We've had an early spring & it seems parsley doesn't mind the cold, so i wondered if i could plant parsley out now.
Thanks for your help.
An early spring certainly doesn't mean you won't have any more freezing or frosty weather.
Although mature parsley plants are cold hardy in most areas, they are a biennial. This means that once they go through winter they will flower, make seed, and die. You may be able to get a small harvest before it dies the second year, but most people treat it as an annual and replant each year or let the plant drop its seed to produce new plants later in the season.
Young parsley plants, especially the Italian types, may be tricked into thinking they have gone through winter if exposed to near freezing temperatures for too long (like a week or two of very cold nights and cool days). It will then complete its life cycle in the current year.
Any plant that is cold hardy and has not been outside for the winter will need to be hardened off by gradually exposing it to outside temperature, wind, and sun. It takes a week or more to toughen up the plant. It is best not to plant young starts until after the danger of freezing is over in your area. Older plants that have gone through the winter outside can be planted whenever the soil can be worked.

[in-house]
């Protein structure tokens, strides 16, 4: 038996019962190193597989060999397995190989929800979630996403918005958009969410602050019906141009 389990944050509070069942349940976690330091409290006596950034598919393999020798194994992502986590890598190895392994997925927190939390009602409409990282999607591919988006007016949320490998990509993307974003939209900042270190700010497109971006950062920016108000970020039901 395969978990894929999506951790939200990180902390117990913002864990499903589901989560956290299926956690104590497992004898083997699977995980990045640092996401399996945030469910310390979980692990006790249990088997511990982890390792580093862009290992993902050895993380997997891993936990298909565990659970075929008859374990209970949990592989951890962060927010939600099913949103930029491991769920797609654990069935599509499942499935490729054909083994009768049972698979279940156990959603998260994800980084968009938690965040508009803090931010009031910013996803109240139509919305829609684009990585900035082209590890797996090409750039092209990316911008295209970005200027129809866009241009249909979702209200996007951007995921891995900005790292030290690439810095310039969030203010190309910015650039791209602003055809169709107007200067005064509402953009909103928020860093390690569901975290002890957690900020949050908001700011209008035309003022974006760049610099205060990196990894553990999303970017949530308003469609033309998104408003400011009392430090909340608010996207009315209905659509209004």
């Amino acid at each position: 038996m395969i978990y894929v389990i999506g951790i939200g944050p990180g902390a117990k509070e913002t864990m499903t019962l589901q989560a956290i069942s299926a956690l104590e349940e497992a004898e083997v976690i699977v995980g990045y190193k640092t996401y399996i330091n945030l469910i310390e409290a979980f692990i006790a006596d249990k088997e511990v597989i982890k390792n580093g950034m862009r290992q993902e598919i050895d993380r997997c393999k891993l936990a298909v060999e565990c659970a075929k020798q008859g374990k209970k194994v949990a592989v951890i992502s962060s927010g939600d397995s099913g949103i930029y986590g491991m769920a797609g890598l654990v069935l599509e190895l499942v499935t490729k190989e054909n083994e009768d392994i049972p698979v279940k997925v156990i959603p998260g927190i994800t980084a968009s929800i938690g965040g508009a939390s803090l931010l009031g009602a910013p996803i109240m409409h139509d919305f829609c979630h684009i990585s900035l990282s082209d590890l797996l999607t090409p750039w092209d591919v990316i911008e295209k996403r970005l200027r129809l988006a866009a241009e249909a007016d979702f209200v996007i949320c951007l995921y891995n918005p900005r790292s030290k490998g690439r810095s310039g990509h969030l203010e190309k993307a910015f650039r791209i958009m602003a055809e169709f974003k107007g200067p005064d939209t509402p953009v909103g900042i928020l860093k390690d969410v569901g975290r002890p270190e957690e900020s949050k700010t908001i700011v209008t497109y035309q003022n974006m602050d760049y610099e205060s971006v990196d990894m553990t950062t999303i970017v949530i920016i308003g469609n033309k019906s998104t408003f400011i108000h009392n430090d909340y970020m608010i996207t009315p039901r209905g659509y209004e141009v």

Here in Zone 7, in the particular area I'm at, the date to put out seedlings is after April 15. It's usually then you can be assured that there will be no more frost or cold winds. Even though it's going to be almost 80 degrees here today at the end of March, I know what can happen suddenly. Better safe that sorry and replanting.
Lots of my winter hardy plants did well. The Mexican oregano, the thymes, the rosemary. But my cilantro patch is coming back huge already, the onion and garlic chives are coming up, the mints (of course) and my lemon verbena. And the strawberry plants are coming back in patches.
And soon, thankfully, I can move my citrus trees back outside. So glad for that. They faired well over the winter. I am pleased with them. I got quite a crop of Meyer lemons and Sanbokan lemons (Sambo Tree) this year. The Eureka lemon tree is much younger and I intentionally pinched off young fruitlets to encourage the plant to put it's energy into growing instead of producing fruit. Worked well too. They've all grown well inside through the winter.